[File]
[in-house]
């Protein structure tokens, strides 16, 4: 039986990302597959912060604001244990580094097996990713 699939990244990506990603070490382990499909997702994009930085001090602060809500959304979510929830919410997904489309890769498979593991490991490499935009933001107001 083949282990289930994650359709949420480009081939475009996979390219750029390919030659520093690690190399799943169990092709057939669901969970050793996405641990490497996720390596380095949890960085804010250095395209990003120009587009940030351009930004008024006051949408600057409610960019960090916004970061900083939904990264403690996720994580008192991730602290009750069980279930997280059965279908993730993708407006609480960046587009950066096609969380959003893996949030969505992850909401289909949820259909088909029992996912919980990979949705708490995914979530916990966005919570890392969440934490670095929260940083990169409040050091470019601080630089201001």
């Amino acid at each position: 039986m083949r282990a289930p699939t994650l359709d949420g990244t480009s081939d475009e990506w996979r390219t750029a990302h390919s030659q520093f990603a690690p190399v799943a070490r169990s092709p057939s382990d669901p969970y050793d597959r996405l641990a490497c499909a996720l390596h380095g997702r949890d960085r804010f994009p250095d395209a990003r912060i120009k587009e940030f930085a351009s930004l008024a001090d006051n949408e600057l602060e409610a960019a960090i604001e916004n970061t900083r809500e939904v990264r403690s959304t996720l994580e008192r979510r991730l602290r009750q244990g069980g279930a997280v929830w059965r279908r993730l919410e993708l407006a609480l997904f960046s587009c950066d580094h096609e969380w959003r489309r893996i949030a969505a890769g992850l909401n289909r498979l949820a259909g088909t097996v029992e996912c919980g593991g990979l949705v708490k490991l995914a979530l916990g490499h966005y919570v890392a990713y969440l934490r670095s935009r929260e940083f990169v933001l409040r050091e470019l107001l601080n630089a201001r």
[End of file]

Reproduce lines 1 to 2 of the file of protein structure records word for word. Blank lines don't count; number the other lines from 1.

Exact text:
[in-house]
């Protein structure tokens, strides 16, 4: 039986990302597959912060604001244990580094097996990713 699939990244990506990603070490382990499909997702994009930085001090602060809500959304979510929830919410997904489309890769498979593991490991490499935009933001107001 083949282990289930994650359709949420480009081939475009996979390219750029390919030659520093690690190399799943169990092709057939669901969970050793996405641990490497996720390596380095949890960085804010250095395209990003120009587009940030351009930004008024006051949408600057409610960019960090916004970061900083939904990264403690996720994580008192991730602290009750069980279930997280059965279908993730993708407006609480960046587009950066096609969380959003893996949030969505992850909401289909949820259909088909029992996912919980990979949705708490995914979530916990966005919570890392969440934490670095929260940083990169409040050091470019601080630089201001």